Improving Livelihood of Women Through ICT Empowerment – Malaysia Chapter

The project target is to train 400 women to use the MyHelper crowdsourcing application to encourage earning extra income. This three-pronged project provides opportunities for women to develop essential entrepreneurial skills through ICT, empowering them to start their own businesses and use the Internet to improve their livelihood. Training modules will be developed in English as well as local languages such as Malay and Tagalog during a 3-month period, benefitting a large pool of women and ensuring the sustainability of the project. The creation and improvement of profiles will increase crowdsource worker visibility and the application of jobs.

Creating Networks – Youth Special Interest Group (SIG)

Firstly, the project aims to map organizations “of young people” in Latin America to identify how many work with issues related to the Internet and ICT, and leveraging its importance.  A website will be created displaying this information, followed by a capacity building phase and introduction, plus chartered topics and sessions related to individual work modules. Objectives will include, after analysis, face-to-face capacity-building sessions on Internet Governance to encourage proactiveness and general connection. Survey results will be published as well as a general guide on the development and experience of the project and the materials used, for use by the general public and in both the Spanish and Portuguese language.

Multistakeholder Internet Governance Training – Guinea Chapter

For the first time, a training project aims to set up a multilateral, inclusive, multistakeholder and discussion platform related to general Internet issues in Guinea and particularly on Internet Governance. Discussions will contribute to the development of the Internet at local, regional, and International level. Specific objectives are the training of approximately 70 people from different areas of life, including government, business, and civil society as well as engineers and standards development professionals. A committee will be created to ensure that Guinea’s concerned are addressed as well as addressing the need to increase Internet Governance capacity for Internet users as well as ensuring that stakeholders are well prepared for improved contributions/interactions.

Zaria Community Network and Culture Hub – Nigeria Chapter

The project seeks to use the Internet to improve the quality of education for the formally enrolled, as well as those outside the formal schooling system, as a resource for basic education, vocational development, and self-employment opportunities. A campaign will be run to enlighten communities on the opportunities available. Goals will include the implementation of free-to-use ISM band to reach research and educational institutions, community WiFi hotspots and solar-powered back-up solutions, culture hub web portals, a shared learning management system and a network monitoring infrastructure. A community engagement session for 500 teachers, students, and individuals will be conducted as well as continuous enlightenment campaigns and surveys to estimate effectiveness of strategies.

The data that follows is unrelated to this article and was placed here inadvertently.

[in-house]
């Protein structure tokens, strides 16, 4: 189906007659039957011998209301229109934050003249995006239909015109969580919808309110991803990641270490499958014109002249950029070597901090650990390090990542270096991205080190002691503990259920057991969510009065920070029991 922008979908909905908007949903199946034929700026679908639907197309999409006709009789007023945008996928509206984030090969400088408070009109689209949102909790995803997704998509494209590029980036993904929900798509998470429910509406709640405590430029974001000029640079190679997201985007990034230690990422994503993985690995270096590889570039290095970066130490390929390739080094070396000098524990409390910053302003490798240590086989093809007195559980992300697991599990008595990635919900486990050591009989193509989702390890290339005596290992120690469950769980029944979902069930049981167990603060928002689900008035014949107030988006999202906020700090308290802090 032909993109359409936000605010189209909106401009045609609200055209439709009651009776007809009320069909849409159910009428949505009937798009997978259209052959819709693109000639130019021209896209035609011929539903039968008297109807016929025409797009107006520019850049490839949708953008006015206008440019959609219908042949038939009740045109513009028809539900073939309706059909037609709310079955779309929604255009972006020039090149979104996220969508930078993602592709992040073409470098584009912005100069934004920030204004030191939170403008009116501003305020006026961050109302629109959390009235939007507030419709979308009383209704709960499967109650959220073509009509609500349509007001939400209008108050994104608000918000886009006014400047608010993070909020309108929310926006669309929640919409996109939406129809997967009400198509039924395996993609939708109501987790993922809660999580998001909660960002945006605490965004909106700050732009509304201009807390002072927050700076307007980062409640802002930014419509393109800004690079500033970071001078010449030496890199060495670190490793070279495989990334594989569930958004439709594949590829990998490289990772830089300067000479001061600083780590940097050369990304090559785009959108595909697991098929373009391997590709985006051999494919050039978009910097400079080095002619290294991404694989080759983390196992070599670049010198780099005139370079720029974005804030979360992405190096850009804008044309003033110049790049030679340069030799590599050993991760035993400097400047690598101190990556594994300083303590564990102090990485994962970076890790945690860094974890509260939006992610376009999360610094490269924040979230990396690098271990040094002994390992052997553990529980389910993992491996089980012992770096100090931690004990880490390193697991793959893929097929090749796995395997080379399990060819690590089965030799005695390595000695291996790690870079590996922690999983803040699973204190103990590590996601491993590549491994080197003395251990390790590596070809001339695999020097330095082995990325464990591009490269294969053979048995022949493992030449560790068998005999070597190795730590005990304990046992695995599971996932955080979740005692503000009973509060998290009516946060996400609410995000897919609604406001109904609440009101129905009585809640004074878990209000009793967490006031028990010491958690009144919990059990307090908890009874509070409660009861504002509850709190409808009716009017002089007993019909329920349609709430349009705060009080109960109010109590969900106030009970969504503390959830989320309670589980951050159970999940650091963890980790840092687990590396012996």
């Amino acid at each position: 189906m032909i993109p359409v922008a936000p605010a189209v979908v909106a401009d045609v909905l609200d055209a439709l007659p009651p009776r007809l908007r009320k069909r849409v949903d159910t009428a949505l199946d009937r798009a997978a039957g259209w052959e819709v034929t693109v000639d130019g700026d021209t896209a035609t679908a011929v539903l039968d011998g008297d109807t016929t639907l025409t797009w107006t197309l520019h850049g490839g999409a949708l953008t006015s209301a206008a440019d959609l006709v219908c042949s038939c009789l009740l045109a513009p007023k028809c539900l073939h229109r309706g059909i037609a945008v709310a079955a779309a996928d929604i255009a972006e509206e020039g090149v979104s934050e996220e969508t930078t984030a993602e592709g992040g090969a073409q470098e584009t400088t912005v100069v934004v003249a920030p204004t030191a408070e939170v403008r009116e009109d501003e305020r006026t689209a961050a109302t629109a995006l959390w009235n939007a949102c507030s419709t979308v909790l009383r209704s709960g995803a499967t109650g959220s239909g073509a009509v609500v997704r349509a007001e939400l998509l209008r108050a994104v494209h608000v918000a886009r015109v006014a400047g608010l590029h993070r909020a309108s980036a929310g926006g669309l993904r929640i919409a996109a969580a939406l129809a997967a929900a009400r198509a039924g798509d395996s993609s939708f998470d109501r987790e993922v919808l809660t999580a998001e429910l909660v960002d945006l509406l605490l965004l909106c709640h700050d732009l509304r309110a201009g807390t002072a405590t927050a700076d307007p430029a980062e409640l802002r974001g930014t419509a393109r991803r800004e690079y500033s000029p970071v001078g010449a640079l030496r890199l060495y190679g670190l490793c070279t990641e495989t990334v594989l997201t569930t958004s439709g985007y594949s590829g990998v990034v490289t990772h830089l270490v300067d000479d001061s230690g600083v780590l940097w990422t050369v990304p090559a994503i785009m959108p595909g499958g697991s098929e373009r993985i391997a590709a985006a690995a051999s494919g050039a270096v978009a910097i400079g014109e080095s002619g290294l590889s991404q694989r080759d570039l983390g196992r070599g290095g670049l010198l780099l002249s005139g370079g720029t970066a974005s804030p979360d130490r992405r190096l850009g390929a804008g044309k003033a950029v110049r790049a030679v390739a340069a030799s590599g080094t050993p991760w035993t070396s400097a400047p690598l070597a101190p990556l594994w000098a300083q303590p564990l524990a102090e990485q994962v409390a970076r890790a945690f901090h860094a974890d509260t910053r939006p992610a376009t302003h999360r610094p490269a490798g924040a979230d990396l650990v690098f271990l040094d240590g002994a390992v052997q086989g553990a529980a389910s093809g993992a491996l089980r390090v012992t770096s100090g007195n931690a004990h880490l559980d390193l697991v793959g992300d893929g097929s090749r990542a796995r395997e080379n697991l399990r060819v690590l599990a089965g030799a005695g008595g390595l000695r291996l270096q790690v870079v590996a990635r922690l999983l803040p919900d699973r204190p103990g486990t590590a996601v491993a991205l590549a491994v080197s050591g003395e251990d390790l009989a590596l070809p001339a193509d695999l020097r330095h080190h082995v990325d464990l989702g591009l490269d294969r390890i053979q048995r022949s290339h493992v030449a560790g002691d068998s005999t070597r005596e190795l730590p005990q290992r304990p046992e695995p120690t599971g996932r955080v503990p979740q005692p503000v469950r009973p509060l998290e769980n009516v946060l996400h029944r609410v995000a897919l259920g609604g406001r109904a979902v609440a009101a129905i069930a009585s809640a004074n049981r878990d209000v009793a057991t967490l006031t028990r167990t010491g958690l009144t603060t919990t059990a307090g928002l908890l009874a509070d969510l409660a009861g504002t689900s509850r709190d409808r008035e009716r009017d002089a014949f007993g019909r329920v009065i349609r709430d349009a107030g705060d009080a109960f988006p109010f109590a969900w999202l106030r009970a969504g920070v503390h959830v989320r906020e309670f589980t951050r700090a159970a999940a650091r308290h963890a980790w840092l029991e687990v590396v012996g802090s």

Women in Cyber Security – Kazakhstan Chapter

The implementation of the project will increase potential, and ensure that young women have the necessary skills and knowledge to understand, participate in, and benefit fully from cybersecurity and their applications as well as creating future role models thus increasing the percentage of women in the field. The aim of the training is to bridge the digital gender divide in cybersecurity in Kazakhstan by conducting 8 training sessions of approximately 50 students over a period of two years. Experienced female trainers will use up-to-date cybersecurity educational programs with the objective of increasing to up to 50% the number of women in this field over the next decade.

LibreRouter Phase 2 – Community Networks Special Interest Group (SIG)

The LibreRouter is the first multi-radio mesh router that is designed for community networks. It enables simple mesh deployment with little to no manual configuration and provides easy to follow documentation on technical aspects but also for planning and coordination. This Phase 2 project intends to cover an important missing piece: organized remote support for LibreRouter based networks. Main objectives are the design and implementation of a support system dashboard with a support request and follow-up mechanism, as well as extending LibreRouzer software tools to improve on problems identified. Other aims include the completion of documentation materials, hardware improvements and exploration of designs with the objective of lowering costs.

Spring of Knowledge – Kyrgyzstan Chapter

Schools in Kyrgyzstan have a great need for teachers with over 2500 teaching positions unfilled every year. The project aims are to improve the quality of education in Kyrgyzstan and increase the number of personnel to allow teachers to spend more time with students as well as providing additional materials to improve their own training. Objectives are to expand opportunities for studies in pilot locations, stimulating independence and responsibility and reducing the divide between school children in developed countries and those living in Kyrgyzstan in both rural and urban areas. Our aim is to increase the digital literacy of schoolchildren in Kyrgyzstan in pilot locations within 1 academic year.